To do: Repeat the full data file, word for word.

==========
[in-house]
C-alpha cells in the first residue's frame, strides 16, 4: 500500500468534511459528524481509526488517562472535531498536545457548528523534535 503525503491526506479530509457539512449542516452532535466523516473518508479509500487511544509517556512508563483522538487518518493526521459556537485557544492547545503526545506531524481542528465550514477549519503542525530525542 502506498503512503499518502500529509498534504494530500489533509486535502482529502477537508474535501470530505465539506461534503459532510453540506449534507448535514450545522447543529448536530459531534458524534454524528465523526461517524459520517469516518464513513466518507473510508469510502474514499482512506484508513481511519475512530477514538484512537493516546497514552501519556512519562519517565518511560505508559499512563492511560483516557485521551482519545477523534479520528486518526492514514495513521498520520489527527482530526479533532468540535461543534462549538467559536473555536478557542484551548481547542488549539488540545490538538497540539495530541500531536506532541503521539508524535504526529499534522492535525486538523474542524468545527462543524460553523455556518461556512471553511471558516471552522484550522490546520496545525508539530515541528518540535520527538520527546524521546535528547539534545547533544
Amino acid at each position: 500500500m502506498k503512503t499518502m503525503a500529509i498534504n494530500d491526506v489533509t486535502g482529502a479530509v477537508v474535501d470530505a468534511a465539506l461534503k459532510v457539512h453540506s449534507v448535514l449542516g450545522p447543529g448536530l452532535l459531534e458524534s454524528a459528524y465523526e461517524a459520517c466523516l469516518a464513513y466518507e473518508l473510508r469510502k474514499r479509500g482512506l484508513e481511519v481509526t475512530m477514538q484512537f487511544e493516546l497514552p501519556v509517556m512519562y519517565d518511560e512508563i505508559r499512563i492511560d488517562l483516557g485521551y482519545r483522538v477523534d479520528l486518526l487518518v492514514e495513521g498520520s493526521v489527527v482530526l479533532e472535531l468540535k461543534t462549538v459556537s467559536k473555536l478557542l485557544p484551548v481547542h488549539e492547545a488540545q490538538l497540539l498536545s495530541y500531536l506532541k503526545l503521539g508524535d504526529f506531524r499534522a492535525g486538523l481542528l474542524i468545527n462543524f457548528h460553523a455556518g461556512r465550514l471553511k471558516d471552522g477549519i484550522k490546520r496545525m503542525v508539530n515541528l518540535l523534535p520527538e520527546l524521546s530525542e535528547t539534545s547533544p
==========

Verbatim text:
[in-house]
C-alpha cells in the first residue's frame, strides 16, 4: 500500500468534511459528524481509526488517562472535531498536545457548528523534535 503525503491526506479530509457539512449542516452532535466523516473518508479509500487511544509517556512508563483522538487518518493526521459556537485557544492547545503526545506531524481542528465550514477549519503542525530525542 502506498503512503499518502500529509498534504494530500489533509486535502482529502477537508474535501470530505465539506461534503459532510453540506449534507448535514450545522447543529448536530459531534458524534454524528465523526461517524459520517469516518464513513466518507473510508469510502474514499482512506484508513481511519475512530477514538484512537493516546497514552501519556512519562519517565518511560505508559499512563492511560483516557485521551482519545477523534479520528486518526492514514495513521498520520489527527482530526479533532468540535461543534462549538467559536473555536478557542484551548481547542488549539488540545490538538497540539495530541500531536506532541503521539508524535504526529499534522492535525486538523474542524468545527462543524460553523455556518461556512471553511471558516471552522484550522490546520496545525508539530515541528518540535520527538520527546524521546535528547539534545547533544
Amino acid at each position: 500500500m502506498k503512503t499518502m503525503a500529509i498534504n494530500d491526506v489533509t486535502g482529502a479530509v477537508v474535501d470530505a468534511a465539506l461534503k459532510v457539512h453540506s449534507v448535514l449542516g450545522p447543529g448536530l452532535l459531534e458524534s454524528a459528524y465523526e461517524a459520517c466523516l469516518a464513513y466518507e473518508l473510508r469510502k474514499r479509500g482512506l484508513e481511519v481509526t475512530m477514538q484512537f487511544e493516546l497514552p501519556v509517556m512519562y519517565d518511560e512508563i505508559r499512563i492511560d488517562l483516557g485521551y482519545r483522538v477523534d479520528l486518526l487518518v492514514e495513521g498520520s493526521v489527527v482530526l479533532e472535531l468540535k461543534t462549538v459556537s467559536k473555536l478557542l485557544p484551548v481547542h488549539e492547545a488540545q490538538l497540539l498536545s495530541y500531536l506532541k503526545l503521539g508524535d504526529f506531524r499534522a492535525g486538523l481542528l474542524i468545527n462543524f457548528h460553523a455556518g461556512r465550514l471553511k471558516d471552522g477549519i484550522k490546520r496545525m503542525v508539530n515541528l518540535l523534535p520527538e520527546l524521546s530525542e535528547t539534545s547533544p